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neil4768
15-10-03, 21:39
By Bernhard Warner, European Internet Correspondent

LONDON (Reuters) - Attention confounded consumers: there's a high-tech solution that could render obsolete your growing jumble of credit card pin numbers and computer passwords -- and it's as plain as the nose on your face or fingerprint.

The concept is based on biometrics -- a branch of technology that identifies individuals based on biological traits -- and has begun to take off in a security-conscious world where credit card fraud and identity theft runs rife.

Imagine a quick scan of your iris, fingerprint or entire face to authorize a credit card transaction, speed your way through customs at the airport or log you onto your computer.

A host of firms including Minnesota-based Identix Inc. and Paris-based Schlumberger Smart Cards and Terminals built businesses on military and government contracts. But with costs of raw material, computer chips and scanners plummeting, the technology is moving to the high street.

"What will make biometrics practical is the price of the chip," said Derek McDermott, managing director of UK-based ISL Biometrics. He said chip unit costs in the past year have fallen from 40 pounds ($66.79) to four pounds.

The drop in price is expected to attract the interest of cost-conscious consumers and businesses, building the biometrics market into a $4.0 billion segment by 2007, up from $900 million in 2002, according to recent industry studies.

ENTER YOUR PIN -- IN THE BIN

ISL Biometrics has installed fingerprint-recognition technology at over 60 British hospitals, McDermott said.

Some 11,000 National Health Service employees must press their finger to a tiny finger pad on a computer before gaining access to patient information or physical access to the prescription drugs ward, he added.

McDermott said privately held company ISL Biometrics has begun working with large banks and retailers interested in an extra layer of security for the growing number of transactions that take place on the Internet and other data networks.

Currently, most credit card purchases require just a simple password to authorize a transaction, making it increasingly easy for tech-savvy fraudsters to hijack consumers' details and embark on a spending spree that costs banks and retailers billions of dollars annually.

Another area biometrics firms are keen to exploit is the corporate sector.

According to a recent study by Aberdeen Group, large organizations spend as much as $350 per employee annually on computer password management as employees invariably ring the IT "help" crew asking them to reset one of the myriad password codes needed to access the corporate computer network.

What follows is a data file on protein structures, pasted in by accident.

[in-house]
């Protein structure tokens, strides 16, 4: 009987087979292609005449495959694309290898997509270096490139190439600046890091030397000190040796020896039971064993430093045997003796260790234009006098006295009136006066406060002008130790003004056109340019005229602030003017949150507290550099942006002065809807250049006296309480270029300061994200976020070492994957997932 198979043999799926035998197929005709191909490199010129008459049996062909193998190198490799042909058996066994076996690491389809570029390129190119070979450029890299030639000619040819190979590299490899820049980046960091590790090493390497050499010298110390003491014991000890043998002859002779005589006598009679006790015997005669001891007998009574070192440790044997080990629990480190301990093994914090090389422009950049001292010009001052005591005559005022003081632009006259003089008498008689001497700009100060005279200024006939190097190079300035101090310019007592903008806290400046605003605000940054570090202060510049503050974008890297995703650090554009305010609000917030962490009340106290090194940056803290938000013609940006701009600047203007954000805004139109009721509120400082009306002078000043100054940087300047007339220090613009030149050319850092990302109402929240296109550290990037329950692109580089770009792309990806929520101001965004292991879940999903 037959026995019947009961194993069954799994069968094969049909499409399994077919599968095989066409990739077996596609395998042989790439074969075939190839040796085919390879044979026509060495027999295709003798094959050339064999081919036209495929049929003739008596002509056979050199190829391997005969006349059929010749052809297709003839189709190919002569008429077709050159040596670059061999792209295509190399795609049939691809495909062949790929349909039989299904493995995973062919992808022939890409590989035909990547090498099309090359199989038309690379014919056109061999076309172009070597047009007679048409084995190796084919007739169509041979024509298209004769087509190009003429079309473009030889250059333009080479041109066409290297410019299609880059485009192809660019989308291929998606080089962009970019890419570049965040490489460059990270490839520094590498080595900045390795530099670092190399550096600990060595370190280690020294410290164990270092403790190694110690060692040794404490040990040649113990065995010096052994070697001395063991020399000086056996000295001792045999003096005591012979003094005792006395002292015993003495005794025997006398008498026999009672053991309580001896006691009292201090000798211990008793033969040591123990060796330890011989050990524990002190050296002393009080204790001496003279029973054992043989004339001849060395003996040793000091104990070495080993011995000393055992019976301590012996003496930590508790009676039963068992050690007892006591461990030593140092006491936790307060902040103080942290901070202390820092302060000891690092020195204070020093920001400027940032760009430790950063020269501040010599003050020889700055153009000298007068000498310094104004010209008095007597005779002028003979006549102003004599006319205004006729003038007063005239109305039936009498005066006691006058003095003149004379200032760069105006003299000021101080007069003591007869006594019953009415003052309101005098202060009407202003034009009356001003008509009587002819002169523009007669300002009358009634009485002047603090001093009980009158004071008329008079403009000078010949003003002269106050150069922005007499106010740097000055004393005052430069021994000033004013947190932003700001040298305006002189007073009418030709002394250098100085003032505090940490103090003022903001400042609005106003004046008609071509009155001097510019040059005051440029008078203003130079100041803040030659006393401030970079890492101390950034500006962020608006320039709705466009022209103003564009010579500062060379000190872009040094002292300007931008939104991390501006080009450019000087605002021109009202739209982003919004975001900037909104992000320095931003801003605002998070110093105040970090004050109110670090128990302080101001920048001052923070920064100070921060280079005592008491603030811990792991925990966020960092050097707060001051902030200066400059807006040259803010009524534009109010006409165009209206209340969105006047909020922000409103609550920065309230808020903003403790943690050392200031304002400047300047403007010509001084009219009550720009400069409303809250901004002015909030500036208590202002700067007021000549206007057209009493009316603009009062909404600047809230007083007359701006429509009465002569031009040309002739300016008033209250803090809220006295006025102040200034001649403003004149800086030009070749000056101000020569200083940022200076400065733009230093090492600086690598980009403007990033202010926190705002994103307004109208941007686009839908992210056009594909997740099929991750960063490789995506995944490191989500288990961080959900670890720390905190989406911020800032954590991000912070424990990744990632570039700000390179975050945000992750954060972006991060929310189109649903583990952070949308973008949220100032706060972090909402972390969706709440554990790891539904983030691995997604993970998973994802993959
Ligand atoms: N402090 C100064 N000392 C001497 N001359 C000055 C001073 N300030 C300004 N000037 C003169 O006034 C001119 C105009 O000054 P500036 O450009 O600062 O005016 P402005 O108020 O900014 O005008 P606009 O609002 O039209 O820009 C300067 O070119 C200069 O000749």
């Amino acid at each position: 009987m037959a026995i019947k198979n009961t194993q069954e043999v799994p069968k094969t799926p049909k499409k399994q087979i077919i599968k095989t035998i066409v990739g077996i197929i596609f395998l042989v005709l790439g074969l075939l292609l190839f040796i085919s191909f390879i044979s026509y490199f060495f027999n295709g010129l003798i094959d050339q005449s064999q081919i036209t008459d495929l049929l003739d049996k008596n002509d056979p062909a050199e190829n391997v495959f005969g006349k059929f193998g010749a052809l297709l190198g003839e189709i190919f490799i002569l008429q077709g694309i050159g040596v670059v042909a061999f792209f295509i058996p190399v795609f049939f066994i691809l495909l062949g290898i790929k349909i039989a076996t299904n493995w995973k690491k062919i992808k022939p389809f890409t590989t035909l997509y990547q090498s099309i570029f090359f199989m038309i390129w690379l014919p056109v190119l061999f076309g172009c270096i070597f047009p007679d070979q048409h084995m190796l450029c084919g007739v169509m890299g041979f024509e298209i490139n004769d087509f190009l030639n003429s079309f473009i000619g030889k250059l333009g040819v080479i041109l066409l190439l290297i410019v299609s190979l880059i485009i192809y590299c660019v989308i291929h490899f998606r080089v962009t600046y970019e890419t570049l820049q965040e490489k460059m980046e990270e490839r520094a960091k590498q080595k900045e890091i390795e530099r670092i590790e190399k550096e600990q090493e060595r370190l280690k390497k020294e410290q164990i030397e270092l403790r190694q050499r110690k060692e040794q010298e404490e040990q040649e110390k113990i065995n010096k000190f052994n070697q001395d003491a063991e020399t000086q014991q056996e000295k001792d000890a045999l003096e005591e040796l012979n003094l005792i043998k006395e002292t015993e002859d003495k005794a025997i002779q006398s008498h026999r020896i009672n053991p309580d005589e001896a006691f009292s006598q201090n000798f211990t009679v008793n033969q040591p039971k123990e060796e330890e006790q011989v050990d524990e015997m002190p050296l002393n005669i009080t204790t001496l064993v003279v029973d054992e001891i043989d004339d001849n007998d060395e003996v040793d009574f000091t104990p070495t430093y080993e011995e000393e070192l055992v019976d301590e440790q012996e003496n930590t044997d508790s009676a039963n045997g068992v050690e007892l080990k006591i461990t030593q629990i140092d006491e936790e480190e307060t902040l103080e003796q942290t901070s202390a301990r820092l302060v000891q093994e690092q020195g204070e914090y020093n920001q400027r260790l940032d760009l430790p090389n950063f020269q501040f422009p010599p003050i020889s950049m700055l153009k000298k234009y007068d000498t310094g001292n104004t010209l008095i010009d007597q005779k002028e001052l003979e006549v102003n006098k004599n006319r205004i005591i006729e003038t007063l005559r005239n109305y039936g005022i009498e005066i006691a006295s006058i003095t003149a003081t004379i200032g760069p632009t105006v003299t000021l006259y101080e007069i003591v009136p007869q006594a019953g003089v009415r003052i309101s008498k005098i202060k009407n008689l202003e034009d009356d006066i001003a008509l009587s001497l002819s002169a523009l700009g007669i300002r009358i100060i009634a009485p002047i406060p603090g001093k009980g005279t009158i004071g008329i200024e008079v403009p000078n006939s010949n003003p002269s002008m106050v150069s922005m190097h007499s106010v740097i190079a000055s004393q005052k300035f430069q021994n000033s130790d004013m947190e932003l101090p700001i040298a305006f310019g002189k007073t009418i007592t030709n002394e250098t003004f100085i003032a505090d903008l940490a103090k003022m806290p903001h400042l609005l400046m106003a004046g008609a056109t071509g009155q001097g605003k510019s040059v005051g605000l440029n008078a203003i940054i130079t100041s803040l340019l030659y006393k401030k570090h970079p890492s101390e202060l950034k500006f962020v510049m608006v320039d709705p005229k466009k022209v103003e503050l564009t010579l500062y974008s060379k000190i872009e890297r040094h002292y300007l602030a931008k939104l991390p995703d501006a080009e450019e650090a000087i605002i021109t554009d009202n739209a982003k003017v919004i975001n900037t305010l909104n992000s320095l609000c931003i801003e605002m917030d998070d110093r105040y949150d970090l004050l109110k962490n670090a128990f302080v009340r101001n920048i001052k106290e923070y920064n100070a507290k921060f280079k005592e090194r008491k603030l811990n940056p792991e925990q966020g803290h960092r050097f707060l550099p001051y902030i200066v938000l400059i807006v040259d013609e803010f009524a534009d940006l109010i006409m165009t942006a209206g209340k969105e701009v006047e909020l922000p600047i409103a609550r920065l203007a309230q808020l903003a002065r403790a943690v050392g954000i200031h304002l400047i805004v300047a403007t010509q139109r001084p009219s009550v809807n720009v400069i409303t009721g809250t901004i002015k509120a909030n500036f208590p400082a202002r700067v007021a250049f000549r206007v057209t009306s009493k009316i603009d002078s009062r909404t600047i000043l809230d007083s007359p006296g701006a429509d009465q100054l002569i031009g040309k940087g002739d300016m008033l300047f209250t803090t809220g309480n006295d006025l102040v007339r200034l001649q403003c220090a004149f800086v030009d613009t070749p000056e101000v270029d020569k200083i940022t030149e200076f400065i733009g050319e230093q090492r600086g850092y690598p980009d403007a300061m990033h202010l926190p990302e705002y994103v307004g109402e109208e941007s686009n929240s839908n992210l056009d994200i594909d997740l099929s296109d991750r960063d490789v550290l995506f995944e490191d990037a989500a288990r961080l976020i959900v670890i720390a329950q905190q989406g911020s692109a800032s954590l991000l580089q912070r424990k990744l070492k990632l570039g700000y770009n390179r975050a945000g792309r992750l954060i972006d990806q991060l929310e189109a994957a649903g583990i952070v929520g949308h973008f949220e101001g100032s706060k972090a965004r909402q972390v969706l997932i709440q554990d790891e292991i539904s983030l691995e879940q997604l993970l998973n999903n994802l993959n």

Cheap new devices such as mouse pads and laptop cards that come equipped with a tiny fingerprint-matching scanner are being designed to whisk desk drones onto the network.

And, in the near future, most mobile phones and handheld gadgets will be fitted with the same feature, experts say.

"All you'll need is your fingerprint imprint and you'll be on the system in no time," said McDermott.



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tazmine
15-10-03, 22:39
I would really welcome this change. You need to have so many passwords these days, but if you're like me, you tend to use the same one for almost everything. Otherwise, you'd have to write them down, carry them in your wallet, & if it got stolen, the thieves have them all anyway. I have a PIN/password for: 2 ATM's, phone card, home security system, office security system, numerous accounts on the Internet that for some unknown reason require you to have a password...just to make themselves feel important somehow, I think...I know I've left a bunch out. The password on my computer at the office changes every 30 days...I write it down & put it in my desk drawer just to remember it. I'll bet most of the other people in my office do the same thing, so how secure is that? Ok, I'll stop ranting now...got it all out of my system! Thanks, Neil. :D ;)

neil4768
15-10-03, 22:49
Its the same here but I have 6 different usernames at work for different things, and its bad trying to remember which one to use.

tazmine
16-10-03, 00:55
Ummm..yes, they have, I understand, some very GOOD drugs for those symptoms these days... :D :eek:

tazmine
16-10-03, 01:13
Funny story, now (although it wasn't then) related to this...We were away for the weekend..hubby comes home (he's the one who has trouble ALL the time punching in a 7-digit phone number)...punches in the 4-digit alarm code for the house...doesn't work...computerized voice tells him it is an error...punches it again...alarm won't accept it...siren starts to howl. (He's in a p'od mood anyway cuz he's not had his coffee & is not a morning person at all.) Alarm howling, phone rings...alarm tech on the other end of the line...Guy asks him for a password...I don't think I ever told him there was a password...he didn't know it. Guy on the other end, rightly, doesn't know if this is the homeowner or a burglar. Alarm still screaming...finally stops. (Stops after 4 1/2 minutes, & then will start up again, apparently). Husband thinks...ok. they've shut it off at source..relaxes a bit. Sees cat on doorstep...opens door, alarm starts screanimg again. He then grabs a pair of scissors, cuts wires, alarm does stop. He relaxes. Heads back to town, sees police heading out our way with sirens screeching, lights flashing. Turns around, follows them, sure enough, our house. Explains the story to them, they laugh, & leave. (small town) Cost to fix alarm...$450... Moral of the story...I am hiding all the scissors!!!
:D